New Year celebrations are pretty standard throughout the Philippines. Families often celebrate together on December 31 with karaoke, fireworks, and lots of San Miguel beer. But in Minalin, Pampanga, a sleepy town about 70 kilometres north of Manila, festivities take a turn. Here, grown straight men wear duster dresses on New Year’s Day, and parade around town while doing their best impression of a woman.
It’s the Aguman Sanduk (Fellowship of the Ladle) festival, a tradition that roots back to the 1930s. At the time, the town was plagued with famine and drought, and the event was a way to entertain and uplift the people. The ladle was meant to symbolise abundant food. The cross-dressing is a little bit harder to explain. It was just really funny, so they kept doing it.
“I’ve been participating in this festival for 71 years,” Lolo Luciano, 71, said, explaining that the annual event is embedded in their town’s tradition. This year, he danced vivaciously in the crowd while wearing a blue bandana around his neck and a white duster with green and purple flowers. Peeking through a ruffled sleeve was a tattoo fit for a tough guy.
What started off as just a small parade now includes inter-village dancing and acting competitions, with some pretending to give birth in a skit performed in front of a crowd. It ends with crowning the Aguman Sanduk Queen, the ugliest cross-dresser of them all.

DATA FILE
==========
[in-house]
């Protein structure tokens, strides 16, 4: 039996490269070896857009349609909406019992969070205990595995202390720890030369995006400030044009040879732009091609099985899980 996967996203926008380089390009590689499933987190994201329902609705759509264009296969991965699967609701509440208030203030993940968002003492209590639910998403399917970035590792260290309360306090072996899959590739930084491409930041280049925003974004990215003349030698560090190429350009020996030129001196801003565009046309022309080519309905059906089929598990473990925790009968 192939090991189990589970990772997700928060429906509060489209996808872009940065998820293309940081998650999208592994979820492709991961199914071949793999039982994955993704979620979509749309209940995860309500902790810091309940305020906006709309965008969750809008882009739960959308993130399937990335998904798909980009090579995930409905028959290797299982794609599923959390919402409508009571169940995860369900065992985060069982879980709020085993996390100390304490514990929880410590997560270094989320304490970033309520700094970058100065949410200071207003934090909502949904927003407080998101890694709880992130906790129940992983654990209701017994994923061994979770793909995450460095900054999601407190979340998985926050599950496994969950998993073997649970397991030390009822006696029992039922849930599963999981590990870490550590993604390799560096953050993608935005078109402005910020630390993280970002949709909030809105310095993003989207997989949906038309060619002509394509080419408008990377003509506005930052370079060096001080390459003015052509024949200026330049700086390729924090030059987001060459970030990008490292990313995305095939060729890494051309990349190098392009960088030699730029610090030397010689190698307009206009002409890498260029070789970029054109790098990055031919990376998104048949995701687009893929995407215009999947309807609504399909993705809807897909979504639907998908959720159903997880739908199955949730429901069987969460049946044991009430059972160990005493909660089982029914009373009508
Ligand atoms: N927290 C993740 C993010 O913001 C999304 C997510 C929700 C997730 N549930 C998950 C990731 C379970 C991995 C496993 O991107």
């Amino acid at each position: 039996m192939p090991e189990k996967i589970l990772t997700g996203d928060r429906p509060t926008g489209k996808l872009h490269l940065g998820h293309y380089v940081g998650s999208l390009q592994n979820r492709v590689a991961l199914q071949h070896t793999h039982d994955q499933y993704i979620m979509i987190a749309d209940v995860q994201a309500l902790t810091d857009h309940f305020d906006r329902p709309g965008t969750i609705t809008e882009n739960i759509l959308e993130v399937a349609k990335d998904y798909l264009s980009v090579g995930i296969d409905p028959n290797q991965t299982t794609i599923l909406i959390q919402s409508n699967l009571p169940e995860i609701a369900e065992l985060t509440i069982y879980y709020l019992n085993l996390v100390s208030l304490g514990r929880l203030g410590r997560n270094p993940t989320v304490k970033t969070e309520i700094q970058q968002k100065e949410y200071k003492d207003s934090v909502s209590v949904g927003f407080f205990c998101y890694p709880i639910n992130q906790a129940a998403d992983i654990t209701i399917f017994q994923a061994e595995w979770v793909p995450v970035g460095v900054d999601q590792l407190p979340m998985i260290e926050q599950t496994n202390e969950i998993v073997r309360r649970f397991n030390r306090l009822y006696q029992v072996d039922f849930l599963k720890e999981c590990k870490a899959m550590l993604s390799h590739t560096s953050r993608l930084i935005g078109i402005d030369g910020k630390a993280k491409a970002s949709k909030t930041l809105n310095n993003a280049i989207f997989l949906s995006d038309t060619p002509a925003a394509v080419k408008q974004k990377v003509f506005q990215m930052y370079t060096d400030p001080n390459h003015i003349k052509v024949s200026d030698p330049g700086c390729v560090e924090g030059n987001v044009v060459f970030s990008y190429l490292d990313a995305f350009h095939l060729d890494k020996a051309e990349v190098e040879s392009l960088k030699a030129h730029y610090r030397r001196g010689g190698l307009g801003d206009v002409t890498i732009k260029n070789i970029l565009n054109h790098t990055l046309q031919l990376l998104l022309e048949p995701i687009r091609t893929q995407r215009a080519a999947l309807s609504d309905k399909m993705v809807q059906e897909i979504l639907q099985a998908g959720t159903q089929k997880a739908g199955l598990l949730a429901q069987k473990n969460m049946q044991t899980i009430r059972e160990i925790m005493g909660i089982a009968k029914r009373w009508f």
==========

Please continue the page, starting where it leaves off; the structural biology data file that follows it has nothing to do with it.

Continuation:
Aguman Sanduk might just be the straightest, most masculine drag festival in the world. Members of the LGBTQ community are noticeably absent from the spotlight. The first time they joined the parade was in 2011, with a float featuring gay and trans people. While they take part in the street parties today, they’re banned from joining the muse and escort competitions, which are exclusively for straight men.
“Last year, I dressed up, but then removed the duster dress because I felt shy,” Angelo Garcia, an out gay teenager, told VICE.
Gay men and trans women usually only participate in behind the scenes roles, like as makeup artists and designers.
To many, it’s the irony of tough men acting stereotypically feminine that makes the festivities hilarious.
A Minalin resident told VICE: "They’re macho men in women’s clothes."